Dog sitting in a food bowl

 
Dogfooding basically means that whatever product or service you're selling, you should be willing to use yourself - as an endorsement of its quality and capabilities. 
 
In the CMS world, an example could be an Episerver partner adopting Episerver for their own company website. In general software terms, it means developers should try actually using the sites/apps that they build for their clients.
 
As developers, we tend to be very focused on the technical quality and maintainability of our code, but often we don't pay enough attention to the usability aspect. After all, what we build ends up in the hands of real people. An editor doesn't care how refactored your code is*, she cares about how intuitive and efficient her workspace is - and how quickly she can get stuff done.
 
(* Though project stakeholders will care if your spaghetti code makes site maintainence cumbersome and costly!)
 
To avoid developer tunnel vision, try to see things from a user perspective. It will challenge how you think about building sites. 
 
 

1. Do customer support on a variety of solutions

Seriously - go volunteer for a week's duty on your support team. Real feedback from real users keeps you on your toes. Reading other people's code and interpreting their mindsets will broaden your horizons. 
 
  • See how a feature can be implemented using different patterns.

    If you churn out identical solutions every time, you won't improve much. There are always more than one way to implement a given feature, and you can learn a lot from studying your colleagues' work. 
  • See how the UI of a feature can affect usability.

    Users come in all experience levels, from novice editors to hardcore site admins. Study different UIs to make them as simple and intuitive as possible - ideally, so simple your grandmother could use them.
  • See what works for the editor, and what doesn't.

    Developer assumptions about usability generally suck. Believe me, customers will tell you when a feature is too cumbersome in their daily work. Use that info to simplify and streamline wherever possible.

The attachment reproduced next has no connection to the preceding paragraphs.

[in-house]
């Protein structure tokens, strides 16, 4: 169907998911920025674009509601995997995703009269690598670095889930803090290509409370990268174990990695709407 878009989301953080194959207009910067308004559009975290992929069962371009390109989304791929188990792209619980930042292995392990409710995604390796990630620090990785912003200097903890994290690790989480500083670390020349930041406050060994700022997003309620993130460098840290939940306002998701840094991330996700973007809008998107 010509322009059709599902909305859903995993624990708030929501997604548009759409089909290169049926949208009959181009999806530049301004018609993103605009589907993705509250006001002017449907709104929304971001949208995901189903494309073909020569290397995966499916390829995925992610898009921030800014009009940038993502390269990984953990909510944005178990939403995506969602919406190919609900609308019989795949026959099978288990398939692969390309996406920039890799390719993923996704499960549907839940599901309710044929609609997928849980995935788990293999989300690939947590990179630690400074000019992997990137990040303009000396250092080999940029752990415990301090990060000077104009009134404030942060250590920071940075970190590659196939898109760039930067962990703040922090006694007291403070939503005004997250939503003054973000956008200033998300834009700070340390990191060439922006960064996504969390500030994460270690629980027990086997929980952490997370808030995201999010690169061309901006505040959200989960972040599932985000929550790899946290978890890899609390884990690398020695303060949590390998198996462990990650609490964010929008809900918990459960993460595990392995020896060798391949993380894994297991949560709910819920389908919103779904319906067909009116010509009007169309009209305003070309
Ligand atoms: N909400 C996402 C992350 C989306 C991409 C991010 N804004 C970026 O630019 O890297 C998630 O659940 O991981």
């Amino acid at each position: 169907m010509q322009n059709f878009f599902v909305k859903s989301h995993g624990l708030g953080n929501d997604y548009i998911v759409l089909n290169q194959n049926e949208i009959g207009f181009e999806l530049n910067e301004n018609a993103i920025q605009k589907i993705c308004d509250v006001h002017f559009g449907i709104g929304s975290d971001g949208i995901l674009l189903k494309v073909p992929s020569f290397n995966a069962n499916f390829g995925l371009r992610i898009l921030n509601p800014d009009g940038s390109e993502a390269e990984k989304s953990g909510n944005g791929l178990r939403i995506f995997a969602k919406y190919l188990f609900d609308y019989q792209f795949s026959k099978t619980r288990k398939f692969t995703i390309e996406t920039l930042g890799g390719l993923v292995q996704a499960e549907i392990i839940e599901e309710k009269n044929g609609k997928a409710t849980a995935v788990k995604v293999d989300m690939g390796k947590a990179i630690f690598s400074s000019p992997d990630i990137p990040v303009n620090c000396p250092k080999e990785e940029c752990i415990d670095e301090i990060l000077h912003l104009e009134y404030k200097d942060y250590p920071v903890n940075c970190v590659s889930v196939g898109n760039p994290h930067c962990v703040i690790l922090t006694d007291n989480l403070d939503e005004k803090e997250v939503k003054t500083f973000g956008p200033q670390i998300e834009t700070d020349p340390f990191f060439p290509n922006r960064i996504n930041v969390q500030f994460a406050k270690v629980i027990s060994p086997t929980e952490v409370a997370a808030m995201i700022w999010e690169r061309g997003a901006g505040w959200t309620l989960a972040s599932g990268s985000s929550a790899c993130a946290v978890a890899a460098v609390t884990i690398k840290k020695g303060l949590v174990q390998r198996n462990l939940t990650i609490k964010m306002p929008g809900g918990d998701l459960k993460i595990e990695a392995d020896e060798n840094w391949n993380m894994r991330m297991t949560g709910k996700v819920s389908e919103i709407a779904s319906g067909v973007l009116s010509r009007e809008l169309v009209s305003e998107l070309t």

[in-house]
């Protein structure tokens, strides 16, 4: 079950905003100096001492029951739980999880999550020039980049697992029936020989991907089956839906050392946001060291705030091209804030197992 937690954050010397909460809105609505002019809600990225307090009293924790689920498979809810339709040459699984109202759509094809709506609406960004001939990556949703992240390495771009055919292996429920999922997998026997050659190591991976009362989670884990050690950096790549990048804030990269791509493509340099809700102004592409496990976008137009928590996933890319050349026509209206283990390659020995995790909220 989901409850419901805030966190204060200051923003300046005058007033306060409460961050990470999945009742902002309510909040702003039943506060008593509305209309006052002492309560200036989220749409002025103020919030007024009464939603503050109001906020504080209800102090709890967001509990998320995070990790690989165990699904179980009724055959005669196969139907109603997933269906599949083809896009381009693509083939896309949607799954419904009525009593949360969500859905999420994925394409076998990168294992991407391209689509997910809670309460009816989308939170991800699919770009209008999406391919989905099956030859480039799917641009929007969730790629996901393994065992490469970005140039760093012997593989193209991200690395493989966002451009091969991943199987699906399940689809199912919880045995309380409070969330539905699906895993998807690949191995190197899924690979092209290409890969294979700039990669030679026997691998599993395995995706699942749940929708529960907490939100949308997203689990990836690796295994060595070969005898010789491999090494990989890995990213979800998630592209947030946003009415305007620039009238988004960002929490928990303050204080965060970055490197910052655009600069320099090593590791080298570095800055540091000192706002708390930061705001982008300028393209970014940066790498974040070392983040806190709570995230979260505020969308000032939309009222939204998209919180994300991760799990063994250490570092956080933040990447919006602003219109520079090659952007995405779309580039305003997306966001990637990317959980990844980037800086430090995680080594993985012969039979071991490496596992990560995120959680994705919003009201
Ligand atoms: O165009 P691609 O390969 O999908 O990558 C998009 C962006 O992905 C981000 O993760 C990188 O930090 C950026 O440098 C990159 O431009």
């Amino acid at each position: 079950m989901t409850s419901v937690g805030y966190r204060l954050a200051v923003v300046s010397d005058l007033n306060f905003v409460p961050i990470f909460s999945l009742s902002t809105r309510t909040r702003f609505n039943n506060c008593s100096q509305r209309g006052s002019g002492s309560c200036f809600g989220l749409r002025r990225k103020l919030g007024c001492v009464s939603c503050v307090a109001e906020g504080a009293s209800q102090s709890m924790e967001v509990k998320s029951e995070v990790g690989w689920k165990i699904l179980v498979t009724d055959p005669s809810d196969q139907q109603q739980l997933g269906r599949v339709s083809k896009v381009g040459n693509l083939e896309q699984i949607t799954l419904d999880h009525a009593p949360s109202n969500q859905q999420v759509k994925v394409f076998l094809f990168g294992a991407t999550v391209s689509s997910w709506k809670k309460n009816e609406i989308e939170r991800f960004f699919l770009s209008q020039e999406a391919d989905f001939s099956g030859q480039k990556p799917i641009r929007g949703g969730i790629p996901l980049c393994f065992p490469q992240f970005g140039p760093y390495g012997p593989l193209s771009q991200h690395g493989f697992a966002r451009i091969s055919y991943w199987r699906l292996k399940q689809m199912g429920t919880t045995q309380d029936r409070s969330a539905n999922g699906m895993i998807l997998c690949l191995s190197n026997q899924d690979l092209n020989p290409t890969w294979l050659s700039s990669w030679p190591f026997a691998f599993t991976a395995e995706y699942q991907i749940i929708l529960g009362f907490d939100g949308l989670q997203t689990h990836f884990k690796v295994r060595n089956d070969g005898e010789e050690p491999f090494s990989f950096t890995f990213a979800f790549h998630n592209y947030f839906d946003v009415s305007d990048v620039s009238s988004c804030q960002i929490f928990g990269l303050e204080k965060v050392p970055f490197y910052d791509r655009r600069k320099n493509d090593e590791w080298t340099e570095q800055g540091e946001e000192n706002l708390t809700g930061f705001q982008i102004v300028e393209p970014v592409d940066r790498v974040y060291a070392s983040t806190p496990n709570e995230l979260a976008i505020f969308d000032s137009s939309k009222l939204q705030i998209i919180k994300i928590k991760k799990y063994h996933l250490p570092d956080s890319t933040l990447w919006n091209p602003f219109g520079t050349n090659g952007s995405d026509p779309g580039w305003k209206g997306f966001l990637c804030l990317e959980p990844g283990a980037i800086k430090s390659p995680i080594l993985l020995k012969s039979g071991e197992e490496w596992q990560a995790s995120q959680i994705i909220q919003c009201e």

2. Hold a training course for editors

Teaching an audience about a solution you've made should be a breeze, right? Yeah, unless they don't understand what you're trying to show them.
 
  • Interact with users of various experience levels.

    Learn how to substitute technical terms with plain language. This is a skill that will benefit you every time you interact with someone who doesn't speak geek - whether you're doing sales, support or discussing specifications with your clients. 
  • Watch how real users interact with your solution.

    They will always try to use and combine your content types in ways that you as a developer didn't expect, or have a different idea of how your properties should be presented to them.
  • Let user frustrations inspire you to do better.

    Seeing aspiring editors fail at using custom or built-in Episerver features will give you ideas for which areas need to improve. You might end up building an awesome replacement plugin for a core feature (in which case, share it on Episerver World, will you?)

 

3. Create real content in a site made by your team

There's a reason why "by engineers, for engineers" isn't a compliment when it comes to usability. Your feature fulfills the technical requirements, but would an editor give their stamp of approval?